Gary Arnold, VP of public relations for Little People of America wrote about witnessing Matt Roloff's speech at the Halocaust Museum.
"Roloff spoke for about an hour. Kicking off the lecture, Roloff did make a connection to the Holocaust and people of short stature, alluding to a woman named Liebe Perla and her family, a group of musicians who were dwarfs. During World War II, Perla and her family survived Auschwitz because Mengele kept them alive in order to conduct experiments upon them. Roloff put that story in the context of his own life, explaining that as a young boy, he spent months and months in hospitals. Although he had many surgeries that were necessary, Roloff said he was often subject to poking, prodding and pictures at the whim of doctors. Examinations that made him feel less like a patient, and more like an experiment....
Roloff linked the prejudicial treatment of Liebe Perla and the objectifying treatment that he experienced as a young boy to contemporary decisions that reflect prejudice against people of short stature. He said he knew of a couple who wanted to have a child. Through either in vitro or preimplantation genetic diagnosis, they wanted a dwarf child. But their wish was refused. No one would implant them with an embryo that carried the gene for dwarfism. People with dwarfism certainly face challenges that are specific to dwarfism. But everyone faces challenges. To presume that the challenges of a dwarf compared to the challenges of another person are more significant, and justify decisions that suggest a dwarf's life is unworthy of living, is certainly reflective of prejudice against people of short stature.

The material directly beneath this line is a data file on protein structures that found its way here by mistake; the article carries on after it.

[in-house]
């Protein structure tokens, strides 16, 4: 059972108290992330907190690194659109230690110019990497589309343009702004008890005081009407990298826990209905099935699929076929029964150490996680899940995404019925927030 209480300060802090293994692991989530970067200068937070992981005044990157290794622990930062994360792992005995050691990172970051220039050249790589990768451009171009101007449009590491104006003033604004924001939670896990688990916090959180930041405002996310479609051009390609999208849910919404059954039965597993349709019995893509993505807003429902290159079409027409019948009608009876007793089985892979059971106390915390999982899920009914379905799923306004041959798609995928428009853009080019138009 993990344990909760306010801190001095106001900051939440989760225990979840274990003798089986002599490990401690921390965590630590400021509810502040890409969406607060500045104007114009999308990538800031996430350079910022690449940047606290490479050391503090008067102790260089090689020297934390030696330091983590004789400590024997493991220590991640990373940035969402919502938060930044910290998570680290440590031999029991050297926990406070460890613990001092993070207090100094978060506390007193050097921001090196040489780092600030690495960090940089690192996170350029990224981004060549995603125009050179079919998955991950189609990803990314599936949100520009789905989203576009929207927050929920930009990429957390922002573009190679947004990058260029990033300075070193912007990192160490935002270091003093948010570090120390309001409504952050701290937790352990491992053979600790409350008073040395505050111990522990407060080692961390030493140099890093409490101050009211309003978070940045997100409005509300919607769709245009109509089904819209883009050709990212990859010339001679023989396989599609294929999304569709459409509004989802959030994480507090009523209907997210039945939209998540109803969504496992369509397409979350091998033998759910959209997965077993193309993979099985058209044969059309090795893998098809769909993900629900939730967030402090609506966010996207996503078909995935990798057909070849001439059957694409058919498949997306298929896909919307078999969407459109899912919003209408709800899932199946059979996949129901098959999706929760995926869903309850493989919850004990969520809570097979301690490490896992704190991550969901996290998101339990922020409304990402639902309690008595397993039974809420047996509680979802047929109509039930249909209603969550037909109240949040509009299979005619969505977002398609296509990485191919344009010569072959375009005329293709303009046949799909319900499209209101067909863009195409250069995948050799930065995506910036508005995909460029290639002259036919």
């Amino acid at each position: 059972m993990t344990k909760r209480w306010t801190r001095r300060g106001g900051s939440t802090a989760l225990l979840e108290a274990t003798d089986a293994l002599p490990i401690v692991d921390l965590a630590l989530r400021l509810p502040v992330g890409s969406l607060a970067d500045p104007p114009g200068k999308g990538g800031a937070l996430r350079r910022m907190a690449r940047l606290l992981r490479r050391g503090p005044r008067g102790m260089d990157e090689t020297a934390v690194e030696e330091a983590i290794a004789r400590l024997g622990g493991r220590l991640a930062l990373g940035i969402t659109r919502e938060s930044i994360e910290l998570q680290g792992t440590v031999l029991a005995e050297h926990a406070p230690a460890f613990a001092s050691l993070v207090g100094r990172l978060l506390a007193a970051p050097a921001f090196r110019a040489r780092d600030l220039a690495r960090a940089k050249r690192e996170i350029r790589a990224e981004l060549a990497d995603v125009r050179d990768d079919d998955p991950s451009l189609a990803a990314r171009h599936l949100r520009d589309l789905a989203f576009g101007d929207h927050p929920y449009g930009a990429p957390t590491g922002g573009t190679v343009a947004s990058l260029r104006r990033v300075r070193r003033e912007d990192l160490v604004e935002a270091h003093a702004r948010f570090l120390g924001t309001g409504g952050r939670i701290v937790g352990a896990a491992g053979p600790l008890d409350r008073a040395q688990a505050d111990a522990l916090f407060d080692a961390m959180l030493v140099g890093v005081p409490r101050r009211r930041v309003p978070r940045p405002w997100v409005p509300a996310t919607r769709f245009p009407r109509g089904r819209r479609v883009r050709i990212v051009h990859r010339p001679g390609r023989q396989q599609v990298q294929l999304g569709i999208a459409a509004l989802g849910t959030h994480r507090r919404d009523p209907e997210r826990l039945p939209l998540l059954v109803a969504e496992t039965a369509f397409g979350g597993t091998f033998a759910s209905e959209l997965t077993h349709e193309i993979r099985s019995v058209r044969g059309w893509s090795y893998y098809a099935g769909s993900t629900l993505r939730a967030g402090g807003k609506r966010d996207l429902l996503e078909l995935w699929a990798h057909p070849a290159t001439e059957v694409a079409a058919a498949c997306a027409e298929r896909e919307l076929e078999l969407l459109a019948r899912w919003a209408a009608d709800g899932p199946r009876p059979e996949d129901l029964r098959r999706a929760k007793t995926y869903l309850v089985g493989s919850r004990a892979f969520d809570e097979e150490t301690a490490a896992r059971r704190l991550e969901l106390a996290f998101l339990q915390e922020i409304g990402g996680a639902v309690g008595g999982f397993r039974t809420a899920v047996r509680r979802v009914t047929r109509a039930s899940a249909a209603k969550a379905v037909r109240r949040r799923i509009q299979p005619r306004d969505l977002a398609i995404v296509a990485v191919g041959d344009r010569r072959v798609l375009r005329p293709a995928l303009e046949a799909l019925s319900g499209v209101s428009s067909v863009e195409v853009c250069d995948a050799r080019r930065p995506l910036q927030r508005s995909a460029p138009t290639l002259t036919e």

To change attitudes, or systems (see schooled, September 29), that deny people with dwarfism a choice offered to typical statured people will not be easy. Even after the work of people like Billy Barty, the founder of Little People of America, and the Roloffs, who have opened up the minds of millions of people about dwarfism, we still face systemic barriers that deny us what others are offered. But even if it's one person at a time, if Matt and others continue to share their stories, like he did in Skokie at the Holocaust museum, minds will open up and understand that far more connects the lives of little people with others than separates it."
You can read the full article on Gary Arnold's blog located here: